Last week I had the supreme good fortune to be invited for a private visit to Palazzo Nunez Torlonia in Rome. For much of my career, I actually spent most of my time visiting private palaces, castles and villas. The results of these visits filled up my six books and hundreds of magazine and newspaper articles. But lately, as you know, my focus has shifted from architecture and interior design to pretty much food 24/7.
Last week I happily shifted back into palazzo mode. I tagged along with a group of Fellows from the American Academy of Rome (where I am Chair of the Friends of the Academy.) The extremely generous invitation came from Donna Olimpia Torlonia Weiller, the current owner of this historic palace.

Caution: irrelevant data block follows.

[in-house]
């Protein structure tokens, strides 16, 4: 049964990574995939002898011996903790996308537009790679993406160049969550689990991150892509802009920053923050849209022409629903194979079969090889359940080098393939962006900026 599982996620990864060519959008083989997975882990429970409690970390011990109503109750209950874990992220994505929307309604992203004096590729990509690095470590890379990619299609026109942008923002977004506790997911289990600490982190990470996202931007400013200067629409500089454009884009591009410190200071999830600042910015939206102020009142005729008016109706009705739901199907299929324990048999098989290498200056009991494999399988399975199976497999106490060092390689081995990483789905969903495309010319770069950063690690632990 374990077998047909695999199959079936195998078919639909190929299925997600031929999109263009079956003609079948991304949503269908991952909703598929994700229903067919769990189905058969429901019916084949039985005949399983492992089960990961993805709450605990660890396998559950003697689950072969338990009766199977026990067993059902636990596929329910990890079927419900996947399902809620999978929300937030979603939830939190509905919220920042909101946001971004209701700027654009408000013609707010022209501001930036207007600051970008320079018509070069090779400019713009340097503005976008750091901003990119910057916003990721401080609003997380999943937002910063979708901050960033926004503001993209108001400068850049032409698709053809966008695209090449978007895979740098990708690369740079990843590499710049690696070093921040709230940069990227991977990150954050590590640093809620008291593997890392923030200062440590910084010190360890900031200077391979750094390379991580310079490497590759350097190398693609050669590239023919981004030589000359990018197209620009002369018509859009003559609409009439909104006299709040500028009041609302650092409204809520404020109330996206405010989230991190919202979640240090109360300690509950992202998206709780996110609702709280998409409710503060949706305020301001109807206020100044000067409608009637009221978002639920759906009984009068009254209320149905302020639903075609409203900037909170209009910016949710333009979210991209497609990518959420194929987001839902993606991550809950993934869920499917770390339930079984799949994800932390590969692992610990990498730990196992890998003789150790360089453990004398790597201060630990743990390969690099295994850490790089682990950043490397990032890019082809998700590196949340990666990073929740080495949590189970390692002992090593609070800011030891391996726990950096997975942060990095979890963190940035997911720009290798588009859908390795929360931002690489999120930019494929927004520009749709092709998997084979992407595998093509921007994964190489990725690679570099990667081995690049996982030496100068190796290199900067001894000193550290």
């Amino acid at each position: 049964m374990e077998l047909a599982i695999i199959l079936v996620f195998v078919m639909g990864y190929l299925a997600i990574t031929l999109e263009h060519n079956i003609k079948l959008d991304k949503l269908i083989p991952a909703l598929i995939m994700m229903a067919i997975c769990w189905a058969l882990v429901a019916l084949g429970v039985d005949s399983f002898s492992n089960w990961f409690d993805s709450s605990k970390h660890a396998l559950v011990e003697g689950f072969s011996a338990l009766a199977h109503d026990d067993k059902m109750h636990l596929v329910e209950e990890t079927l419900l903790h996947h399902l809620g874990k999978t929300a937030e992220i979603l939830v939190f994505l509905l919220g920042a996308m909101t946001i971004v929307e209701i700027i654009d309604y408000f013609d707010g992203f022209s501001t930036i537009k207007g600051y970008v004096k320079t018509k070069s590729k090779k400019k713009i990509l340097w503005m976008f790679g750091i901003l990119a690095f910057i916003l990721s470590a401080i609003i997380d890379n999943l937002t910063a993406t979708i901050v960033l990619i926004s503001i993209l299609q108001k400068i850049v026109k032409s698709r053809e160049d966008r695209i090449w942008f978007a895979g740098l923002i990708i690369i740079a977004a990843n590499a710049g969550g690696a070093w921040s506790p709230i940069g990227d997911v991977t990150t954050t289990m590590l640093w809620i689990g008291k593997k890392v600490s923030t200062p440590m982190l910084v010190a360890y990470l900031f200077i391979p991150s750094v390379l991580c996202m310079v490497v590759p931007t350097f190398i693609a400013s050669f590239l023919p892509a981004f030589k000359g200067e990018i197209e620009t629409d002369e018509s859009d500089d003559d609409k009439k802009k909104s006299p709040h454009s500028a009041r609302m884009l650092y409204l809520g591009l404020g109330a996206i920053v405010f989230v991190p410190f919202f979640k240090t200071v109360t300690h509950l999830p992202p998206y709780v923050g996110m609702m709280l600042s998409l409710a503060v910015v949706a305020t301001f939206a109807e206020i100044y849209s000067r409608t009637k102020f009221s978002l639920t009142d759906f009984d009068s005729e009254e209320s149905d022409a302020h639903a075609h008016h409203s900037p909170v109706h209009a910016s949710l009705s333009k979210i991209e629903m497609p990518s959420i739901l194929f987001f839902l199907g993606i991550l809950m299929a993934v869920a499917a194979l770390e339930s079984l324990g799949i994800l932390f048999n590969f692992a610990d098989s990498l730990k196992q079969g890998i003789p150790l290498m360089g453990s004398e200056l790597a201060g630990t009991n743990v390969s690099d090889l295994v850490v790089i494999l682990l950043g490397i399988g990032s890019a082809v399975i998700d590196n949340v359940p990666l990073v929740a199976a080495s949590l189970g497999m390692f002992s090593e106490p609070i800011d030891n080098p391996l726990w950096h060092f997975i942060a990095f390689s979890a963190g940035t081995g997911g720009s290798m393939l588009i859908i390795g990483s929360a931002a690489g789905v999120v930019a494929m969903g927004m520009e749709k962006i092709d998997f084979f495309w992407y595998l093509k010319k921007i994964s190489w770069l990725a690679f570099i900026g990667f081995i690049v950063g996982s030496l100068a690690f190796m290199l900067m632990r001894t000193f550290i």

Located just a block away from the Spanish Steps, the palace was built in the 17th century for the Marquis Francisco Nunez-Sanchez. It then passed through the hands of Lucien Bonaparte and finally was bought by Prince Marino Torlonia in 1842.
Most of the original palace still belongs to the Torlonia family. Sadly, an entire wing was destroyed in a fire in 1991, but happily much survives and the rest has been expertly restored.
We had free run of the piano nobile, which is about as palatial as things can get.
After our tour, Donna Olimpia hosted us for a very elegant lunch, set on the balcony overlooking the courtyard. Shaded by a century-old rose that twined its way from the ground floor, we sat down to meal of all sorts of yummy, old school things that you rarely see these days. My favorite was the extremely decadent insalata russa, a mixture of steamed vegetables bound together by eggy mayonaisse.
And please, tell me you love the ceramic bird centerpieces as much as I did.